Recreational Therapist

Recreational therapists provide treatment services and recreational activities for individuals with disabilities or illnesses.

Recreational therapists provide treatment services and recreational activities for individuals with disabilities or illnesses.

The life of a recreational therapist may seem like recess from the outside, but in reality they are providing their patients with a very valuable treatment: naturalized learning. Most of us learn our social and emotional skills on the playground, with other kids like ourselves. As we move from the swing set to the swimming pool to the sports bars, we continue to grow along with our peers. However, some people don’t fit in to the standard “play” environment. They may be socially anxious or mentally disabled, but whatever the circumstance, they need someone to teach and nurture on their level. A recreational therapist is someone who helps others grow and develop using engaging activities.

Fast Facts

Minimum Degree Required: Bachelor’s Degree

Top Skills: Patient Interaction, High Energy, Patience

Average Starting Salary: $30,000/year

Job Description

There are many different types of people who need recreational therapy. Patients with mental illnesses like anxiety or depression can benefit from spending time with a caring therapist. Mentally handicapped patients may learn social and behavioral skill in a play-time like setting, and socially isolated patients may be coached into interacting with others. A recreational therapist may use any of the following activities to treat their patients:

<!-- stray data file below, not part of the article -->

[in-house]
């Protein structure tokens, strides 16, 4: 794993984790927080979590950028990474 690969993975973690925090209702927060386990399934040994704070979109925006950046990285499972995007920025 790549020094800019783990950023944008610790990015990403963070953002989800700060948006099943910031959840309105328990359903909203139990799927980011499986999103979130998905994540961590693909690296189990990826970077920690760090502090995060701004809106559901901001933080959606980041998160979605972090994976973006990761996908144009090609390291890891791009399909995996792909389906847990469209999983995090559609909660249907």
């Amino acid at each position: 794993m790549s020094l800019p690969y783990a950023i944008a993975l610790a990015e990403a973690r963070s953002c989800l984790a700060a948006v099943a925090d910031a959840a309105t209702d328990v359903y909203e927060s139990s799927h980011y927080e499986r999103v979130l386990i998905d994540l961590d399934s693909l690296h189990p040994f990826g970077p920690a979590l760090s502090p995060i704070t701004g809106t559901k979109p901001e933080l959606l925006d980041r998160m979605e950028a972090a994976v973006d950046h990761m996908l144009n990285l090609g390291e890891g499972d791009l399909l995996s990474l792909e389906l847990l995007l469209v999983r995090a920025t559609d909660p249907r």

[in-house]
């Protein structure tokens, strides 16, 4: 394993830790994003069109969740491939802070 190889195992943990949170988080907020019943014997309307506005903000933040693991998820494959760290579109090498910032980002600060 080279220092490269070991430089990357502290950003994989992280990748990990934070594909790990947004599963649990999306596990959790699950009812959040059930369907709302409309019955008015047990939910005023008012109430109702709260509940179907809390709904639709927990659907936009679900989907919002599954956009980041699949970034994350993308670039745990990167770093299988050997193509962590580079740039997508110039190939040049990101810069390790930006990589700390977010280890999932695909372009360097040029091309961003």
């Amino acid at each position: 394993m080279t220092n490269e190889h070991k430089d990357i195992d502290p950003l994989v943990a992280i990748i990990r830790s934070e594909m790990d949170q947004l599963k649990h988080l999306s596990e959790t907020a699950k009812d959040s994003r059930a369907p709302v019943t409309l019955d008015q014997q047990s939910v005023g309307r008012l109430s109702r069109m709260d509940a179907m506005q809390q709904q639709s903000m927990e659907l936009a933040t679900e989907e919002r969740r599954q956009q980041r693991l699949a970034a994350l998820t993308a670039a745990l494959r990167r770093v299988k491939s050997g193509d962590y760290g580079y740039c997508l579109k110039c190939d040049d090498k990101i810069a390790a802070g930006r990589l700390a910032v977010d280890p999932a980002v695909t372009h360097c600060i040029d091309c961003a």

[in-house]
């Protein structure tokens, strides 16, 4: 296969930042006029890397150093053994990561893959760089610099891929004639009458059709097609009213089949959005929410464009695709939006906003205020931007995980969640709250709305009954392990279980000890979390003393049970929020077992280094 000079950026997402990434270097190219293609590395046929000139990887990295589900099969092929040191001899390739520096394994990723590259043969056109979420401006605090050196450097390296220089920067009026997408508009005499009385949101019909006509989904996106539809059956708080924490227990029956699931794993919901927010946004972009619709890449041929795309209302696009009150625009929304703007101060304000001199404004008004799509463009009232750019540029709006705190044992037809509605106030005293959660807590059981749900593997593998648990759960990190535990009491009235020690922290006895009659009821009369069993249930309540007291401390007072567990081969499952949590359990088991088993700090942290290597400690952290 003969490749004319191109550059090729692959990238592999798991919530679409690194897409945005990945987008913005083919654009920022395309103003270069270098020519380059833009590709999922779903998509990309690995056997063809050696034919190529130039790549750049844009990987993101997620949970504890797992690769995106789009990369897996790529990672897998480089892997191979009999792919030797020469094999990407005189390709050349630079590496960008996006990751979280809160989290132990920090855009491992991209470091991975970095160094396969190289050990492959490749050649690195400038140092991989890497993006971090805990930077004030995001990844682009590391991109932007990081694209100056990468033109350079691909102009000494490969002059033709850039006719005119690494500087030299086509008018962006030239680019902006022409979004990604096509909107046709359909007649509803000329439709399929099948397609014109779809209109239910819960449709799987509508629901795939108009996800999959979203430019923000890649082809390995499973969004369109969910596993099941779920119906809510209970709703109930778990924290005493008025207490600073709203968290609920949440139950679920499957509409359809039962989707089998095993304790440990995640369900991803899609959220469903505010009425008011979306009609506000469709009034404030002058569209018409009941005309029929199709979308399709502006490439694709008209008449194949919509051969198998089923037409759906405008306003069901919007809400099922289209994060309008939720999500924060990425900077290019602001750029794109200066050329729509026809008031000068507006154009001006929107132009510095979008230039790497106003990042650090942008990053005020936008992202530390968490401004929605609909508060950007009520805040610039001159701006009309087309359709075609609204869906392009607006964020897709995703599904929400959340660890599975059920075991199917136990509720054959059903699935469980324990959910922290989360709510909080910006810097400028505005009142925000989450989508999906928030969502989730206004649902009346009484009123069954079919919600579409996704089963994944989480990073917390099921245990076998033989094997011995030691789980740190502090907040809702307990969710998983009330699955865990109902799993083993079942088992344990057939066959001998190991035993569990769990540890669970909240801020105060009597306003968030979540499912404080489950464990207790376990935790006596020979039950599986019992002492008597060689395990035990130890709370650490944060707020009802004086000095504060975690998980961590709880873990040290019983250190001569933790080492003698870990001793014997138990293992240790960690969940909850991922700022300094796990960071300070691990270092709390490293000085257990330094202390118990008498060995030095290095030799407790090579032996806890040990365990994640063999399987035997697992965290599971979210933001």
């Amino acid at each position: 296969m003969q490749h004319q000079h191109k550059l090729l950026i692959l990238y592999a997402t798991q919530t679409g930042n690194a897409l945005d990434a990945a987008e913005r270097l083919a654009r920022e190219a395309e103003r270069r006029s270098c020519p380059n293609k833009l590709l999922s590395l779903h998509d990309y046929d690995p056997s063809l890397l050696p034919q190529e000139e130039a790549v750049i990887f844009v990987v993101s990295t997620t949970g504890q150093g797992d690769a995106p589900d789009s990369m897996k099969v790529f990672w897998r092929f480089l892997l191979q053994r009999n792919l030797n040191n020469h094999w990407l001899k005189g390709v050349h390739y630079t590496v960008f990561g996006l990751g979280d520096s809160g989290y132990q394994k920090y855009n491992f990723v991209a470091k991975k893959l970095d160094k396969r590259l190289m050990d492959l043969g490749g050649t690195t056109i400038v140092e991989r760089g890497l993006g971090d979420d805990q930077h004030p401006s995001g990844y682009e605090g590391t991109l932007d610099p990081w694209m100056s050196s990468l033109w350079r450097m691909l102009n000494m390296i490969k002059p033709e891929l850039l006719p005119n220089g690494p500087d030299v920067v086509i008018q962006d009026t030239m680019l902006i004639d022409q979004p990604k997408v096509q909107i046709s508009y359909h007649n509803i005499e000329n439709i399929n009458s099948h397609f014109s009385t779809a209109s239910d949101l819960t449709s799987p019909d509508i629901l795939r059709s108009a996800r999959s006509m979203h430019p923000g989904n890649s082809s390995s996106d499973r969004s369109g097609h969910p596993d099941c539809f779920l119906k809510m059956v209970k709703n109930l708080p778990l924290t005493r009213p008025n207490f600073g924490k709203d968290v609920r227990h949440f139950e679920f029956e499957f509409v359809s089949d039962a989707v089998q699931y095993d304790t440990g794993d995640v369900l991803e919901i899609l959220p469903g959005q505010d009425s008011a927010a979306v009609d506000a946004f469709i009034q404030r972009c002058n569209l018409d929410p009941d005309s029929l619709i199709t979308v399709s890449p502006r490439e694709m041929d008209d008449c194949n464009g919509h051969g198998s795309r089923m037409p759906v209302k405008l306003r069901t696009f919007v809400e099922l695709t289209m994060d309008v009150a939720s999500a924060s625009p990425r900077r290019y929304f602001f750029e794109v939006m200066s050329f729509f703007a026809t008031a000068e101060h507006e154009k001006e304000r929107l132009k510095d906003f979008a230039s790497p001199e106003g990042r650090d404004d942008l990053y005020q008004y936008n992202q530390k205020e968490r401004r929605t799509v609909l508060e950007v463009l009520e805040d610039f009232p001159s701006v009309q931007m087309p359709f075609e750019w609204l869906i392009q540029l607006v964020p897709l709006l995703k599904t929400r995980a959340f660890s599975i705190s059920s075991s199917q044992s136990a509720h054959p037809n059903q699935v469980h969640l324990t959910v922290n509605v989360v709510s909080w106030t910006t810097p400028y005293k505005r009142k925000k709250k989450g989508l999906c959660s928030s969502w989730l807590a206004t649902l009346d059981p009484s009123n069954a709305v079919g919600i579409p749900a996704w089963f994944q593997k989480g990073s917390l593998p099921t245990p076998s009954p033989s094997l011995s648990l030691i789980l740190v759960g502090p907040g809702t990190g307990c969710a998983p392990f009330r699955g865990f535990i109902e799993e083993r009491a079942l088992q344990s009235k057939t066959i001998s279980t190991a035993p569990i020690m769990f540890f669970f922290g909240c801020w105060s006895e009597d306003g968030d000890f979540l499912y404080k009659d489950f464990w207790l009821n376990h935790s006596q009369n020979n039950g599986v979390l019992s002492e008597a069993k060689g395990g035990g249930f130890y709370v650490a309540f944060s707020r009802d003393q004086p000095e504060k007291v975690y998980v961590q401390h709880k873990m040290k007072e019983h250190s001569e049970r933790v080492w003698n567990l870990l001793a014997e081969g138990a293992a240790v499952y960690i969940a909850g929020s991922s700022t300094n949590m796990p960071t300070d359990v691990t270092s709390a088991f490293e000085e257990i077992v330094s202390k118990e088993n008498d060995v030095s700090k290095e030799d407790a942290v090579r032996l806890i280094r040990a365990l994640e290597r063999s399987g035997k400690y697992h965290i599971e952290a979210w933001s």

• Art
  • Dance
  • Field Trips
  • Role-playing games or drama
  • Board games
  • Sports

A recreational therapist works with the patient and their guardian(s) to develop a personalized plan. They schedule their appointments, so the work is usually business-hours only. Recreation therapists work everywhere from hospitals to local park centers, and with all types of children and adults.


For a recreational therapist career, you must first obtain a bachelor’s degree in therapeutic recreation, or a similar field. During those four years of study, students learn about the human brain and body, how certain recreational practices affect patients, and how to approach patients with specific illnesses and/or disabilities. Most degree programs include an internship of some kind, exposing the student to recreation therapy in practice.

High schoolers who wish to pursue a career in recreational therapy should take classes in the sciences, like biology, anatomy, and health, as well as in the arts, such as drama, music, or visual art. Therapists often use their own creative or physical backgrounds as a starting point for their therapy.


The Certified Therapeutic Recreation Specialist (CTRS) credential is preferred by most employers, and can be obtained through the National Council for Therapeutic Recreation Certification (NCTRC) by passing a written exam and completing a 480 hour internship.

Job Outlook: Good

Between 2010 and 2020, Recreational Therapy is expected to grow by 17%, just over the national average. The median income for a full-time recreational therapist is approx. $39,410 (Bureau of Labor Statistics).

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